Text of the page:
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Bad habits? Brain re-calibration.

Posted By: Rod
Date: Saturday, 21 September 2013, at 4:00 p.m.

In Response To: Which anchor? Why? (Jeremy Bagai)

I find a lot of these plays with large errors interesting. I know that occasionally I manage to find errors that a student of mine disagrees with while finding the better play. And sometimes it happens during "regular" play, too. Why does this happen?

Here I discounted 24 out so quickly I literally spent a minute looking for the "other" play, finally realizing there was only 24 out and then literally (again) wondering if I was missing something. The bar couldn't be any clearer. And some ofthe people who missed this absolutely wouldn't on "a good day".

I play a lot (50-60 hours a week) and, perhaps more often than most (more sensitive to it because I have a definitive and immediate metric by which to measure), feel my play deteriorate after x amount of time. Sometimes I feel that I start missing simple things (sometimes less a feeling than my soon-to-be-a-giant chou friend telling me I made stupid plays too often). Sometimes I feel that my brain just starts seeing "bad" plays so much that it decides to incorporate those into my personal backgammon neural net (aka PBNN aka my brain) despite it knowing it shouldn't be - it seems unable to help it. When this happens I tend to "hit the books" a bit more than usual. I play (reviewing every play after making it) more on XG, sometimes full matches, sometimes full $ games and sometimes just playing repetitively from certain positions.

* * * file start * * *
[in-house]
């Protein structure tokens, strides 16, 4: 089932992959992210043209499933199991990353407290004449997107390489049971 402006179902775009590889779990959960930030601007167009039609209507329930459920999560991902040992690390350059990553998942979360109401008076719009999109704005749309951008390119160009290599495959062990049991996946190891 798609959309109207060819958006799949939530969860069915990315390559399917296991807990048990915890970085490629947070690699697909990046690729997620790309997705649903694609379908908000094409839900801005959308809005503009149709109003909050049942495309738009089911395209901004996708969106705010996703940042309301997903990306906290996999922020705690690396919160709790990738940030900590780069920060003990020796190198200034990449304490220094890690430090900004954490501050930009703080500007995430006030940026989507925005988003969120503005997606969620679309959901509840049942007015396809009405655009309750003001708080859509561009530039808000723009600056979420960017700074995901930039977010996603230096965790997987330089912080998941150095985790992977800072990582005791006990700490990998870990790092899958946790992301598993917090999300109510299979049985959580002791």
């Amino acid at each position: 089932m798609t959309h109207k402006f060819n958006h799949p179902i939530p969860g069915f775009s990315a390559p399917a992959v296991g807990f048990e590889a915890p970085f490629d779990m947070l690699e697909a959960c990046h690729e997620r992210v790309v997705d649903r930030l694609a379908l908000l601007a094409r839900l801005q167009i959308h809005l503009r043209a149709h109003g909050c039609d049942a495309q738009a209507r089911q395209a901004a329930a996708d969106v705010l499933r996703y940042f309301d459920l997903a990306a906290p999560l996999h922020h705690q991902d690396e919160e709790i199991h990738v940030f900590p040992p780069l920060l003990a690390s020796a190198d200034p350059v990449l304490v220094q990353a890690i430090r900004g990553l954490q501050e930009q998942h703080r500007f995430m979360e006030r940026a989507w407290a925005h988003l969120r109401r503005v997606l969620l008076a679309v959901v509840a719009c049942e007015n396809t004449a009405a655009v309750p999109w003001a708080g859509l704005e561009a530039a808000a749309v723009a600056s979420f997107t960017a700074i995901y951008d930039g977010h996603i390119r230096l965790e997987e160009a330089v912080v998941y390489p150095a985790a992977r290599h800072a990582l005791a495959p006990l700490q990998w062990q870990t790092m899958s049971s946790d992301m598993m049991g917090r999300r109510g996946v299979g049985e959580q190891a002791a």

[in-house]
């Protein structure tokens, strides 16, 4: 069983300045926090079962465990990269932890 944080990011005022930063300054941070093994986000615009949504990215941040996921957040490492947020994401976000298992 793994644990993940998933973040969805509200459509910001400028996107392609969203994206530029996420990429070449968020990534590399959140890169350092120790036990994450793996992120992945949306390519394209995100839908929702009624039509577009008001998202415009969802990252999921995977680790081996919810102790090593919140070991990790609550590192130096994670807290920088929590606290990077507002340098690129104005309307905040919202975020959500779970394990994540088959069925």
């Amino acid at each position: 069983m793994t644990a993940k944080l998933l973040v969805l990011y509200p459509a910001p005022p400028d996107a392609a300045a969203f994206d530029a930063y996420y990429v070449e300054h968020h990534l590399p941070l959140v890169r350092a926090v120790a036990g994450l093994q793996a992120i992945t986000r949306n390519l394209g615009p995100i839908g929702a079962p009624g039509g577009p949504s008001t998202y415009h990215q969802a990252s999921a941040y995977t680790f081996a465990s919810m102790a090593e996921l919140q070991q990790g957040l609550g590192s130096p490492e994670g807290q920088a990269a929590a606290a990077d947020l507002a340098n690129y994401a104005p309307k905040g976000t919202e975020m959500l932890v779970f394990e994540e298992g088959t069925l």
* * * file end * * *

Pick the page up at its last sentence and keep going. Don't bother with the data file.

I think that almost everyone is susceptible to this drift and probably could use a re calibration from time to time. Perhaps the longer one has been playing, the longer you can go without. For me it's when I say to myself "I should have known that" or "I knew that - boy was that stupid" or "why am I making these plays". I don't re-calibrate automatically. It always requires being proactive.

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